What Is Hirsutism? How Can You Address This Concern?

    What Is Hirsutism? How Can You Address This Concern?

    Some women are very particular about how they look, which also includes how much hair grows on the different parts of their body, such as on the upper lip. Some may even feel conscious about it. What is hirsutism? And how can you address your concerns about this condition?

    What Is Hirsutism?

    Hirsutism refers to the condition in which a woman’s hair grows excessively on different parts of the body, such as the following:

    • Face (specifically the upper lip, jawline)
    • Chest
    • Back
    • Upper arms
    • Lower abdomen
    • Buttocks
    • Upper legs (or inner thighs)

    In addition to that, women who have the condition may have darker, thicker, longer hair than what is usual.

    This condition is usually due to the high levels of male hormones, particularly androgens. There are some women who may also have it due to menopausal hormonal changes, adrenal or even ovarian dysfunction.

    Hirsutism is typically first noticed in the late adolescent years and worsens with age, but it usually responds to treatment.

    What Are the Symptoms?

    When people ask about what is hirsutism, they usually follow up with another question about symptoms. Aside from excessive hair growth on different parts, some signs and symptoms are as follows:

    • Acne
    • Irregular menstrual periods
    • Loss of feminine body shape
    • Decreased breast size
    • Signs of masculinity (i.e., deepening voice, increase in muscle mass, enlargement of shoulder muscles, balding, enlargement of the clitoris)

    These symptoms normally occur in women who have high androgen levels. Hirsutism is also associated with another condition called virilization.

    On the other hand, if it is due to Cushing Syndrome, symptoms may include the following:

    • Obesity
    • Hypertension (high blood pressure)
    • Skin thinning

    What Is Hirsutism and What Causes It?

    Hirsutism can be passed down through families. Additionally, it could also be a result of:

    • Excessive production of androgens
    • Polycystic ovary syndrome (PCOS)
    • Disorders of the glands (i.e., pituitary, adrenal, thyroid glands)
    • Tumors on the ovaries, making extra androgens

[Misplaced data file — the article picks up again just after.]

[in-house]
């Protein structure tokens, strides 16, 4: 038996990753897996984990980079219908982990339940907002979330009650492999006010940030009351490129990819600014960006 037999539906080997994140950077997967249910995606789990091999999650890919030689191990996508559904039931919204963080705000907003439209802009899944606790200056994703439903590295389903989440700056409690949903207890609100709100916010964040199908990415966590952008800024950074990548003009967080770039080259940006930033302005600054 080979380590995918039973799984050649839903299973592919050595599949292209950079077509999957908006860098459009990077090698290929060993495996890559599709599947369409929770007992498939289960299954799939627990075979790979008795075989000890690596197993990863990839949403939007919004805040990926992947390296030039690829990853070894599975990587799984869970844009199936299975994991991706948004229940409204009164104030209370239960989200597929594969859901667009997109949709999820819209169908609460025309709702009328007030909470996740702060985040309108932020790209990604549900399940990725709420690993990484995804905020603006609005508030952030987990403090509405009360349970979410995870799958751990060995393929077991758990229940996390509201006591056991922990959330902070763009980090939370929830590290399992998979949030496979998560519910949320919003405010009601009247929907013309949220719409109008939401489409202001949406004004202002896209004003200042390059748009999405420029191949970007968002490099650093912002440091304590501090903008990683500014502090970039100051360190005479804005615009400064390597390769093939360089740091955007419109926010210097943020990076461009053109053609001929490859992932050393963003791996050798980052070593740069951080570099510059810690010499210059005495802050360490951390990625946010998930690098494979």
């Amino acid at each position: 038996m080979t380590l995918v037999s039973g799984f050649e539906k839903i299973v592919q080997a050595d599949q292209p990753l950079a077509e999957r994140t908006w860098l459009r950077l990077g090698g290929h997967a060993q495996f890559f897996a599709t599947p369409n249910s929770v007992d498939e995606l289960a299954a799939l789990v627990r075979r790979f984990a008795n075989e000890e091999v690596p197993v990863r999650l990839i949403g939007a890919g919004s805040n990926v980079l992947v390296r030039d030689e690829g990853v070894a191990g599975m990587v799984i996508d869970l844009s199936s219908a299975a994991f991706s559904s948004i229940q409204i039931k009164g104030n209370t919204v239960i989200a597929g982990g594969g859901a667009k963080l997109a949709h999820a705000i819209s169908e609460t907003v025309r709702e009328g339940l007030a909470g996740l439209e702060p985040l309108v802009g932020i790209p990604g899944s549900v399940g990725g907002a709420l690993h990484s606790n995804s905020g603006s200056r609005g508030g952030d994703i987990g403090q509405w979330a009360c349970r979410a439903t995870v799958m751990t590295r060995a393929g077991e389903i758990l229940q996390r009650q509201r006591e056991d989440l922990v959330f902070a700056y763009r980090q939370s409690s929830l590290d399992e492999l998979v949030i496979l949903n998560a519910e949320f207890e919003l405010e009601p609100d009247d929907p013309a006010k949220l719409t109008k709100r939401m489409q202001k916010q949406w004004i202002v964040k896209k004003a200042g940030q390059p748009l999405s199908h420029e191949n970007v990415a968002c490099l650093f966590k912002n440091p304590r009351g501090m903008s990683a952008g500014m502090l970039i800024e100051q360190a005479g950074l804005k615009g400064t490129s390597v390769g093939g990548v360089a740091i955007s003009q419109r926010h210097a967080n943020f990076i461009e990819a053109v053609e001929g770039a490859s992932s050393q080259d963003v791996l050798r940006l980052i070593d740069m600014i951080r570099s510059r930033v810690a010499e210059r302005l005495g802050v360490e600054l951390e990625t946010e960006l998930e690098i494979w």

• Cushing syndrome
    • Use of steroids (anabolic or corticosteroids)
    • Use of medicines to treat endometriosis
    • Certain other medications that can cause hair growth (phenytoin, minoxidil, diazoxide, cyclosporine)
    • Severe insulin resistance
    • Hormonal changes due to menopause

    Meanwhile, there are some cases wherein the root cause is left unknown. Medical experts refer to this as idiopathic hirsutism.

    To be able to determine the extent of hair growth, the doctor will perform a physical examination. Aside from checking on the physical signs, the doctor may also run a series of tests to rule out other conditions.

    How Can You Treat Hirsutism?

    There are many different ways to remedy abnormal hair growth. The remedy often depends on the preference of the person who wants to take action for it.

    Doctors may first recommend losing some weight for those who are overweight. This can help in the reduction of androgen levels.

    Some temporary yet easy topical remedies to remove hair at home are as follows:

    • Shaving
    • Waxing
    • Plucking
    • Bleaching
    • Depilatory creams
    • Prescription cream, lotion, or gel to slow down hair growth

    You may also consider taking some medications, doing electrolysis, or even laser hair removal to treat hirsutism.

    Key Takeaways

    Hirsutism is a long-term condition wherein treatment and management are readily available for you.
    You may either choose to do the removal of the excess right at the comfort of your home. Or, you may also seek medications or other means of treatment from your doctor to help you with your concern.

    Learn more about Hair and Scalp Care here.

    Hello Health Group does not provide medical advice, diagnosis or treatment.

    Medically reviewed by

    Dexter Macalintal, MD


    Written by Fiel Tugade · Updated Aug 22, 2022

    advertisement
    advertisement
    advertisement
    advertisement